I don't think one is better than the other for a new teacher. If you are looking for a cultural experience then both countries have a lot to offer. If you are seeking a career as a TEFL teacher I don't think it matters where you go in Asia. You will always face problems and obstructions. So, the place you arrive at matters less than your determination to do a good job.

Q7. Any plans to return to Thailand one day?

To work, no.

Q8. Anything else you'd like to add?

You really just have to go with the flow in Asia. Whether we like it or not TEFL is very much a business where we as teachers deliver a product. And to that end customers have to be provided with what they want (which is not necessarily what they need).


Aaron Hubbard

Q1. Where did you move to and when?

After Thailand, I went to Japan, where I've been for 2 years now.

Q2. How long did you work in Thailand?

One year

Q3. What was your main reason for moving?

The money. I was out in Suphanburi Province, taking home 15k a month, with free health and accommodation...
You live like a king but then you realise that a flight home is going to cost you 3 months wages, UK student loans interest is a months wage, your not going to be able to put much aside.

Q4. What are the advantages of working where you are now compared to Thailand?

Money
Safer: far less crime or fear of crime
Honesty (in terms of scams and cheekily exaggerated prices),
A more modern living experience,
Cleaner
Amazing public transport
No sex tourism (all the seediness is off limits to tourists)

Q5. What do you miss about life in Thailand?

Food: I miss being able to buy bags upon bags of exotic fruits for next to nothing and eating out 3 times a day.
Holidays: 3 months of paid holidays compared to 2 weeks.
The weather: I can't say I'd miss winter if I never saw it again
Cost of living: food, clothes, luxuries
Cost of local travel

Q6. Would you advise a new teacher to seek work in Thailand or where you are now?

Depends on what you want. If money (student loans in my case) is an issue, then go to Japan, you'll save more overall, though a smaller percentage of your salary. If your looking for beaches and great weather: Thailand. In terms of night life, culture, friendliness, you could get that from either location.

Q7. Any plans to return to Thailand one day?

Definitely, I loved it there and will be heading back in the a year or so.

Q8. Anything else you'd like to add?

No.


Rick Rezac

Q1. Where did you move to and when?

I left Thailand to go to Madrid for 5 months (didn't really like it), then on to Korea where I have been for 2 years.

Q2. How long did you work in Thailand?

5 years, '03-'08, Universities, High Schools and a lot of corporate work.

Q3. What was your main reason for moving?

Well, mainly the people and attitudes just got on my nerves, and how they make it so difficult for a foreigner to live and work here. You know, sometimes its all the little things, that and a Thai gay English teacher at my Uni didn't like how I taught and forced me out! But hey, thats another story for the books!

Q4. What are the advantages of working where you are now compared to Thailand?

Madrid was not that good, at least for an American. If you are not an EU citizen, then you are considered less, and it's so damn expensive for everything there.
Korea is a different story. I'm an EPIK teacher (work in Public School System) and was welcomed from day one. I was put in a Busan elementary school, they had never had a native teacher and they all treated me like a rock star. Still to this day!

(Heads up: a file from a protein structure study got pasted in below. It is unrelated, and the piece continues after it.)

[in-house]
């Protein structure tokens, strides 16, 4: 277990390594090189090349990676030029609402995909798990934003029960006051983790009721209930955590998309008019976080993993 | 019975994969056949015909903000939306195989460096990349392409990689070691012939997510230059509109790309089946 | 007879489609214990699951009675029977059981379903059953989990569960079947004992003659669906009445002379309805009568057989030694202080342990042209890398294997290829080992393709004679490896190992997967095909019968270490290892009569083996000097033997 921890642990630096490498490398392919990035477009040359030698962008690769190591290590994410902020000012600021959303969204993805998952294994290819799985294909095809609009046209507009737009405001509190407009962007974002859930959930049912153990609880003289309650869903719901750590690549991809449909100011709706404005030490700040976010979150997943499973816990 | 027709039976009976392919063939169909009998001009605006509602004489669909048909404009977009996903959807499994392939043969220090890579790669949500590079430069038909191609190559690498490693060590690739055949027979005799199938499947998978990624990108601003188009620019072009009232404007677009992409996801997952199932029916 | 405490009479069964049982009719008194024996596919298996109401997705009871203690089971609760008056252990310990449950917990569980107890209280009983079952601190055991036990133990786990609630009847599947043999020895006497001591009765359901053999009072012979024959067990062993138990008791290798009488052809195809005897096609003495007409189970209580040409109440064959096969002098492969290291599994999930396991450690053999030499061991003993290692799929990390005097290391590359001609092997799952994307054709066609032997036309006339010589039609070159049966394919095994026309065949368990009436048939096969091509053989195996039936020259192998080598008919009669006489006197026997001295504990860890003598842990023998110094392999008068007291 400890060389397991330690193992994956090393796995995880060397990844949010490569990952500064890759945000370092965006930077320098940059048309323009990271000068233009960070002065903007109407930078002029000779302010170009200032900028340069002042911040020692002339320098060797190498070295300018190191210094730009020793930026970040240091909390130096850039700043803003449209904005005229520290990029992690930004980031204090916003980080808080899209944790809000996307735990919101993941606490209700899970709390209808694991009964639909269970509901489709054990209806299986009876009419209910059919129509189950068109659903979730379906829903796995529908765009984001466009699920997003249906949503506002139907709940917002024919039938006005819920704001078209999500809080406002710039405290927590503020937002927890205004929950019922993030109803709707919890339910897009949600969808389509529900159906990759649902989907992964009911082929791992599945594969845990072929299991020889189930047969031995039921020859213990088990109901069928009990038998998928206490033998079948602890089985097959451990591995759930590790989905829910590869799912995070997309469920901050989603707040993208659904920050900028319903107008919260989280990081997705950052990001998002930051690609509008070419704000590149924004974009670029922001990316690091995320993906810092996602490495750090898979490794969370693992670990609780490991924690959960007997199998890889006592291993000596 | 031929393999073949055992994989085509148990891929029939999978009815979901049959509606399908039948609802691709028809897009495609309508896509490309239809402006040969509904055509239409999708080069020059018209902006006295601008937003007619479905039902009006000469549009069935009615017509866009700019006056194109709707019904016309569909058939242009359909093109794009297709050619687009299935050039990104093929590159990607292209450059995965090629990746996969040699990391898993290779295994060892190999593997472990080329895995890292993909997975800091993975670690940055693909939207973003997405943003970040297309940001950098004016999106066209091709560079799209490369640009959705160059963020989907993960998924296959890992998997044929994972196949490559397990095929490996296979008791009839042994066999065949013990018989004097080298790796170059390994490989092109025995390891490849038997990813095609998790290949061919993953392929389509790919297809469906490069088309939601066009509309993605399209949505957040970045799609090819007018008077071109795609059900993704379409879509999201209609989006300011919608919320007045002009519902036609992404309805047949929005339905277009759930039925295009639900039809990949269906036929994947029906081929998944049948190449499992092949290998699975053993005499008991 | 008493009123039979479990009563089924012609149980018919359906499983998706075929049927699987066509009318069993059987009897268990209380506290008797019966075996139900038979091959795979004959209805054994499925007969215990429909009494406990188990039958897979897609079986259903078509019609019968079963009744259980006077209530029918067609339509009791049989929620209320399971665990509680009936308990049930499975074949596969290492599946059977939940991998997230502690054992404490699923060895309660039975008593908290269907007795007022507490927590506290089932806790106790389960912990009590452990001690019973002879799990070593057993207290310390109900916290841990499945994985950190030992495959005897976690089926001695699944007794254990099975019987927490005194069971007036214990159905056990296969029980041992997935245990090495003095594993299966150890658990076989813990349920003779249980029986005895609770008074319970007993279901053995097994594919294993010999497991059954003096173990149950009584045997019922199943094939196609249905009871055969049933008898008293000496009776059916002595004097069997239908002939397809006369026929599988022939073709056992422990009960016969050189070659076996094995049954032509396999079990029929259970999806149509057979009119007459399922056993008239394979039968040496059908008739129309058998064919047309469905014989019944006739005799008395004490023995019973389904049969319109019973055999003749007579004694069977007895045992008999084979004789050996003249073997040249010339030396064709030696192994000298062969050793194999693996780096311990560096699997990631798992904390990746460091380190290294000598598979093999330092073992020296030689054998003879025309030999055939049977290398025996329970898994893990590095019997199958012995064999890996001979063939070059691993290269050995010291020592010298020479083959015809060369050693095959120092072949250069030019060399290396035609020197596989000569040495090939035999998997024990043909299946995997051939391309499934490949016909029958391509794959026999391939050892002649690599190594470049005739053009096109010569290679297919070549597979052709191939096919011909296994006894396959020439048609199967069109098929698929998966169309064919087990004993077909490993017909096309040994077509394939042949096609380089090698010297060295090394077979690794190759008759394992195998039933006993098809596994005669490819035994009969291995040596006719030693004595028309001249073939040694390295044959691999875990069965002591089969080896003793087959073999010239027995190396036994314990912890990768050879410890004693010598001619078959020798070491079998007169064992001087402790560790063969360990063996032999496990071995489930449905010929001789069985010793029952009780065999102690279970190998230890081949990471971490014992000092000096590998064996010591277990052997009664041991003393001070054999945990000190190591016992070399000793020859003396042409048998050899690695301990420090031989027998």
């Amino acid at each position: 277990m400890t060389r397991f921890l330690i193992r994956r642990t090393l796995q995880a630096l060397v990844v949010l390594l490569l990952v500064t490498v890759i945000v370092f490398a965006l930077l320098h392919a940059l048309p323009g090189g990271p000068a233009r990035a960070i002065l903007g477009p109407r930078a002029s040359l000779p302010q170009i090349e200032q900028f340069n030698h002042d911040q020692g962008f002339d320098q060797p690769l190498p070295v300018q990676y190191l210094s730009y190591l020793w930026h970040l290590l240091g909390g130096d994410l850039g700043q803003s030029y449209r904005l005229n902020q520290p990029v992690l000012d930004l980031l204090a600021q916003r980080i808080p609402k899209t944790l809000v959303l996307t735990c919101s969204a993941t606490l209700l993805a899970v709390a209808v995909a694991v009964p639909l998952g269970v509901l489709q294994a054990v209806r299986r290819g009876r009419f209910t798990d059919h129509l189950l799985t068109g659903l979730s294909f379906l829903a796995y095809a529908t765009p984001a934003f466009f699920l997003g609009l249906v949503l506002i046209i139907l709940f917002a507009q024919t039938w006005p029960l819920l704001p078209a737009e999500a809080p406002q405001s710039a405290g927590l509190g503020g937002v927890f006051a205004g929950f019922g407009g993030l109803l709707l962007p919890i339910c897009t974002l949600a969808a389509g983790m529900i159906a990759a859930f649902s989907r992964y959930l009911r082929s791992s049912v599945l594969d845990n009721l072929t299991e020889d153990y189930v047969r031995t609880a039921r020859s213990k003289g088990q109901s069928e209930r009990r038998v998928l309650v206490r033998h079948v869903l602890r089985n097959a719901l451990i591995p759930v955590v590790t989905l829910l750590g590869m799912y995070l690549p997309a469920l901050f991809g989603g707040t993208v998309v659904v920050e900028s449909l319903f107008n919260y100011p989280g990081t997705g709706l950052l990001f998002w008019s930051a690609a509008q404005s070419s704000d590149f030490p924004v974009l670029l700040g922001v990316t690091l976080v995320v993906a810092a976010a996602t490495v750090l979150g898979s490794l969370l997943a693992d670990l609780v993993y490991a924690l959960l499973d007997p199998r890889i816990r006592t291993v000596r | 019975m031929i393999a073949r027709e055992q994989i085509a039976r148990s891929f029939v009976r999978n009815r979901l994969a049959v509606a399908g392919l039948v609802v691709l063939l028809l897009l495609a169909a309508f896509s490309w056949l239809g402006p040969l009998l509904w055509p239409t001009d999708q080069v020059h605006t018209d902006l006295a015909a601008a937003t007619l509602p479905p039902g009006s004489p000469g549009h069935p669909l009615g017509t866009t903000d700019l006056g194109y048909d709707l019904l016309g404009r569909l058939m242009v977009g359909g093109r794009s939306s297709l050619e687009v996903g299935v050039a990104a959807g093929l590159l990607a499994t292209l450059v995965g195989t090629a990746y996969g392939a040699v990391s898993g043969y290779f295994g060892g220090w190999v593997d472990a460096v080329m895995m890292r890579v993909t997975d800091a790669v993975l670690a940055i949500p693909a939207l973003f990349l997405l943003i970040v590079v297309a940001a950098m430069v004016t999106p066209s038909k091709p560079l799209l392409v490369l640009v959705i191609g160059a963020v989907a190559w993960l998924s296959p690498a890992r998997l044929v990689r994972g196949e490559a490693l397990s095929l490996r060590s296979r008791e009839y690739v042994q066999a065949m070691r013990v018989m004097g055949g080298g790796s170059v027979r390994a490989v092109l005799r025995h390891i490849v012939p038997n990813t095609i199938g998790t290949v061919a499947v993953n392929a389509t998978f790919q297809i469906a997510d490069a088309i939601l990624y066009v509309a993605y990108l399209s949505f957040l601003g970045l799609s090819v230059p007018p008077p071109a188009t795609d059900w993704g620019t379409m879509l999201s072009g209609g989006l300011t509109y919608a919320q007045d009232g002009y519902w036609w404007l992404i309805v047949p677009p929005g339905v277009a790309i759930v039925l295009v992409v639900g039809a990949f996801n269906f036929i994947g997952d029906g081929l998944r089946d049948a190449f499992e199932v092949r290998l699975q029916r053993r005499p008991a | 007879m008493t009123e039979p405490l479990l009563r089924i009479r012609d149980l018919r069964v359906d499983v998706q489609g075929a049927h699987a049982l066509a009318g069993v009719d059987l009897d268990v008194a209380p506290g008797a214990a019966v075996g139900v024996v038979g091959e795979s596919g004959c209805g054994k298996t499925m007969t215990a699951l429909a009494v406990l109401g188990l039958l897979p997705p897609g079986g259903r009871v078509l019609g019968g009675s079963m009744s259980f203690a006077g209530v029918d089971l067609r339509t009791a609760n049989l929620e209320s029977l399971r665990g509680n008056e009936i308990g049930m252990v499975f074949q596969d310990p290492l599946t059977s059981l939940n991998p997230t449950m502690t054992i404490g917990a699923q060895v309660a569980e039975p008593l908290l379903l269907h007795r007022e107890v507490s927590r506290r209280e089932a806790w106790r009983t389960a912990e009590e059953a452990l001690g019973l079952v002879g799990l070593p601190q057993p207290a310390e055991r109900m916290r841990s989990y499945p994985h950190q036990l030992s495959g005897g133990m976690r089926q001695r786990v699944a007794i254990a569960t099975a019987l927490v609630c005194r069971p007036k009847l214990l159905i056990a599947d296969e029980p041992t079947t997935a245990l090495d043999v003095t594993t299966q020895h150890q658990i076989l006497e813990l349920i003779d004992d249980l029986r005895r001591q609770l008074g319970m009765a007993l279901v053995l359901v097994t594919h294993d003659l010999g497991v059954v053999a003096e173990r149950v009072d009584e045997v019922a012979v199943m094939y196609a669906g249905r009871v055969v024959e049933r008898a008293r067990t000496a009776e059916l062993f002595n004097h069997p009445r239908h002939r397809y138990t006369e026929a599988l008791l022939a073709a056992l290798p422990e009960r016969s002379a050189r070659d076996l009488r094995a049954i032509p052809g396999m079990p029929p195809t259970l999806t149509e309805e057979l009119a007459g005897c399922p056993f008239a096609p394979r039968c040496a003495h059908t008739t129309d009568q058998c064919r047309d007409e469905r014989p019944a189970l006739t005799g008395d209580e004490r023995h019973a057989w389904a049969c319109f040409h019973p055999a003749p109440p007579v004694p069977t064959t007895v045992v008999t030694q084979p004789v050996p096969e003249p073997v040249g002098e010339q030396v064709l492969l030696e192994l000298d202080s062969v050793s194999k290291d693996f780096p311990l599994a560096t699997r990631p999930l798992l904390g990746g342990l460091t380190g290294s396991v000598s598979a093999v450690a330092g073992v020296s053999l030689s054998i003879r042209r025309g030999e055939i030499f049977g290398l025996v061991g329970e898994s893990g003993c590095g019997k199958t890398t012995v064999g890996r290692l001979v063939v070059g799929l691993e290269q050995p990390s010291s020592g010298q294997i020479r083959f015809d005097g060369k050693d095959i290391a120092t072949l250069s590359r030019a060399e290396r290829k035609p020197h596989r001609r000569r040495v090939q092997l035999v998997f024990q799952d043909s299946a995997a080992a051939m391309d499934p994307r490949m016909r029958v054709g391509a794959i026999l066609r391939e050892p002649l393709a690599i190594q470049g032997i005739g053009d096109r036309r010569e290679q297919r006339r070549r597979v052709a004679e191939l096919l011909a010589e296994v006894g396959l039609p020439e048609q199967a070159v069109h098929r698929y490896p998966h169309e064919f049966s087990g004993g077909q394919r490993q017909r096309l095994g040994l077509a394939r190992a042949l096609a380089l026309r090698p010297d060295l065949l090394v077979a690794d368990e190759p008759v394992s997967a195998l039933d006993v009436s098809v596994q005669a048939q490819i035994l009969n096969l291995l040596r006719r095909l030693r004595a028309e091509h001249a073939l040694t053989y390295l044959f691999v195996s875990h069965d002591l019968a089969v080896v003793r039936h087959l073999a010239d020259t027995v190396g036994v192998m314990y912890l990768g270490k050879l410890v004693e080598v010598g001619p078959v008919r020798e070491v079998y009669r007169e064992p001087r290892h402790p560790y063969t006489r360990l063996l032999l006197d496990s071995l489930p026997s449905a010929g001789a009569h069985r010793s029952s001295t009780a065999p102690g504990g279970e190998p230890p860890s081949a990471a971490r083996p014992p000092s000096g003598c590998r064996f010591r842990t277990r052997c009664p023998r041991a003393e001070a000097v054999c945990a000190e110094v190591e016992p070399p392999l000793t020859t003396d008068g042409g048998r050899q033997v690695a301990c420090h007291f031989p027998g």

Now I know from talking this is not always the case, each school is pretty individualistc, I just got kinda lucky. But they have done very well by me, anything I ask I get and sometimes more!
Free housing is a great bonus, the salary is good, this is really the easiest teaching I have ever done. Their curiculum is very simplistic so the kids get most of the good stuff at the language schools, which almost all go to.
Never a pay problem, pension/saving plan is good, and the internet is killer here! Oh, and they have baseball!

Q5. What do you miss about life in Thailand?

I miss the heat/humidity-really! I hate the cold weather here! I miss the more easy-going lifestyle, and this may be strange but the 2nd-3rd world hominess. Being too modern for me is not all that fun! Except for the internet.
Generally, Thais are very friendly, same for Koreans but different. The women are far more friendly than Korean women. And I miss working extra places, Koreans make it much more difficult.

Q6. Would you advise a new teacher to seek work in Thailand or where you are now?

Well, Korea is clamping down, hiring Indians/Filipinos more now. Nothing wrong with this, they are just trying to get more for less money.
If you like seasonal changes, then Korea might be good for you, but I find it a bit boring here, just not that much to do.
I think Thai is better teaching, kids are more fun and really more into world things. Oddly enough, Koreans are more ethno-centric, meaning outside music.movies/tv is not as popular as in Thailand. Hey, just an opinion! But, if you have the qualifications, I would do Thailand first!

Q7. Any plans to return to Thailand one day?

Yes! My contract finishes April 30, and will be in Thailand May 1.
I have my batteries recharged and now appreciate Thailand more. Sometimes one needs to distance themselves to really see how it is.
Thailand this time is my final destination.

Q8. Anything else you'd like to add?

Security is nice, staying put, working one country, one job, but there is something to be said for floating around a bit. Experiencing other systems, countries and seeing which one best fits you. I have had a little bit of this, not as much as others and more than some. It has made me a more open person/teacher and given me more perspectives on how to deal with different situations. The bottom line is- what is it that really makes you happy. Where to go to get it and how to make it work for you.


Showing 5 Great Escapes out of 310 total